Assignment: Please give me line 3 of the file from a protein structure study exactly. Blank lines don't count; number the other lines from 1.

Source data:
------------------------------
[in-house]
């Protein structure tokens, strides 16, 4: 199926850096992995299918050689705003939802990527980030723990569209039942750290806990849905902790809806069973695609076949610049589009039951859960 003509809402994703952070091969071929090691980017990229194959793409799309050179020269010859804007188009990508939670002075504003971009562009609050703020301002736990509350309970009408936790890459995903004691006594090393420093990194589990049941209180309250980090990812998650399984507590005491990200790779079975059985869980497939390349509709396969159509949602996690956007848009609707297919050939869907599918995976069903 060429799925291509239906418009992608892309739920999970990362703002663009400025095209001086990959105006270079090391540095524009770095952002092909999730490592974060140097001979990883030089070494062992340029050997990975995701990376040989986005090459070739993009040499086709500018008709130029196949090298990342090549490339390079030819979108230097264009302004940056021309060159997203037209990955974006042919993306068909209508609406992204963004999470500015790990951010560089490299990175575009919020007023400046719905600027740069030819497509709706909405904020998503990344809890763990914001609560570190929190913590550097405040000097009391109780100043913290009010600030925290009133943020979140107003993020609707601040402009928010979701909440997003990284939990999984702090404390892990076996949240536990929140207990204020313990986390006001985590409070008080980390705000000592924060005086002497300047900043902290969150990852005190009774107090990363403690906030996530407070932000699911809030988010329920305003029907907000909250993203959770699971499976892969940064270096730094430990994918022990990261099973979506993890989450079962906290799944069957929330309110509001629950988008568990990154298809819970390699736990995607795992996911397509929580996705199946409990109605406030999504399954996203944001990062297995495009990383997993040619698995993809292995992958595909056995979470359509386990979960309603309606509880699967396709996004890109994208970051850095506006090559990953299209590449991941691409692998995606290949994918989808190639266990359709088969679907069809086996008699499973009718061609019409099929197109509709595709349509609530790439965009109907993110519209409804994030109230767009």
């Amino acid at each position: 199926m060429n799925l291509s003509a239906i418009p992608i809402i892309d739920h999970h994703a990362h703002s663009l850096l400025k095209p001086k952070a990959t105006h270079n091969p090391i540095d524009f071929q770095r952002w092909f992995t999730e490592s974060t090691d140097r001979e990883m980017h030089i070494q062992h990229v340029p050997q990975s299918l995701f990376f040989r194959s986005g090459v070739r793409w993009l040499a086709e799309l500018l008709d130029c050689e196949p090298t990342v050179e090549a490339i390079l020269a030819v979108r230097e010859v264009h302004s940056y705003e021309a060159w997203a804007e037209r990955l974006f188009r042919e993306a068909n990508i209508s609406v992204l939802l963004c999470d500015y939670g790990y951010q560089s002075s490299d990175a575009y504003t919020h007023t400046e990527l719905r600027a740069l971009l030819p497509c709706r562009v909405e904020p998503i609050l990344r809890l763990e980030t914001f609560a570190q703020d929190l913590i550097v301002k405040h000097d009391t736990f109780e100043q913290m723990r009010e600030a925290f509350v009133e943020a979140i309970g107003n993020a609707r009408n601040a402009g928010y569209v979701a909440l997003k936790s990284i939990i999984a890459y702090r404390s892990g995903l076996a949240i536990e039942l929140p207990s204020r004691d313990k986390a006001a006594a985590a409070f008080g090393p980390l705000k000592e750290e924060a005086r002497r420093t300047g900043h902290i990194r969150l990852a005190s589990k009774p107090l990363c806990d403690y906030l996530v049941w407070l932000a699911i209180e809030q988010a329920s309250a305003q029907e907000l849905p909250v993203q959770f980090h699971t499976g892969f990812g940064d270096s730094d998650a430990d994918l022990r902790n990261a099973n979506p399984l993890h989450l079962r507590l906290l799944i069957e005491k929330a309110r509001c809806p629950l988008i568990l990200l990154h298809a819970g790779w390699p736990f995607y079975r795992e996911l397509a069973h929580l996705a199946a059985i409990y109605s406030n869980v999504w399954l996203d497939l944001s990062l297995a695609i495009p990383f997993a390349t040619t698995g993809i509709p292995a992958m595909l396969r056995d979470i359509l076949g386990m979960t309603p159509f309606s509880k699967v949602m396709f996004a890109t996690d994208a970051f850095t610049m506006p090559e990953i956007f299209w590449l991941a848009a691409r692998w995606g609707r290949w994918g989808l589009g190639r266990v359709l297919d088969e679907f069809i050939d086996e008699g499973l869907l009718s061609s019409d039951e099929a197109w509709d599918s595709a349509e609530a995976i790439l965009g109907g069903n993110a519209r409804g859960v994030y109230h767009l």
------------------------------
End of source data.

């Amino acid at each position: 199926m060429n799925l291509s003509a239906i418009p992608i809402i892309d739920h999970h994703a990362h703002s663009l850096l400025k095209p001086k952070a990959t105006h270079n091969p090391i540095d524009f071929q770095r952002w092909f992995t999730e490592s974060t090691d140097r001979e990883m980017h030089i070494q062992h990229v340029p050997q990975s299918l995701f990376f040989r194959s986005g090459v070739r793409w993009l040499a086709e799309l500018l008709d130029c050689e196949p090298t990342v050179e090549a490339i390079l020269a030819v979108r230097e010859v264009h302004s940056y705003e021309a060159w997203a804007e037209r990955l974006f188009r042919e993306a068909n990508i209508s609406v992204l939802l963004c999470d500015y939670g790990y951010q560089s002075s490299d990175a575009y504003t919020h007023t400046e990527l719905r600027a740069l971009l030819p497509c709706r562009v909405e904020p998503i609050l990344r809890l763990e980030t914001f609560a570190q703020d929190l913590i550097v301002k405040h000097d009391t736990f109780e100043q913290m723990r009010e600030a925290f509350v009133e943020a979140i309970g107003n993020a609707r009408n601040a402009g928010y569209v979701a909440l997003k936790s990284i939990i999984a890459y702090r404390s892990g995903l076996a949240i536990e039942l929140p207990s204020r004691d313990k986390a006001a006594a985590a409070f008080g090393p980390l705000k000592e750290e924060a005086r002497r420093t300047g900043h902290i990194r969150l990852a005190s589990k009774p107090l990363c806990d403690y906030l996530v049941w407070l932000a699911i209180e809030q988010a329920s309250a305003q029907e907000l849905p909250v993203q959770f980090h699971t499976g892969f990812g940064d270096s730094d998650a430990d994918l022990r902790n990261a099973n979506p399984l993890h989450l079962r507590l906290l799944i069957e005491k929330a309110r509001c809806p629950l988008i568990l990200l990154h298809a819970g790779w390699p736990f995607y079975r795992e996911l397509a069973h929580l996705a199946a059985i409990y109605s406030n869980v999504w399954l996203d497939l944001s990062l297995a695609i495009p990383f997993a390349t040619t698995g993809i509709p292995a992958m595909l396969r056995d979470i359509l076949g386990m979960t309603p159509f309606s509880k699967v949602m396709f996004a890109t996690d994208a970051f850095t610049m506006p090559e990953i956007f299209w590449l991941a848009a691409r692998w995606g609707r290949w994918g989808l589009g190639r266990v359709l297919d088969e679907f069809i050939d086996e008699g499973l869907l009718s061609s019409d039951e099929a197109w509709d599918s595709a349509e609530a995976i790439l965009g109907g069903n993110a519209r409804g859960v994030y109230h767009l």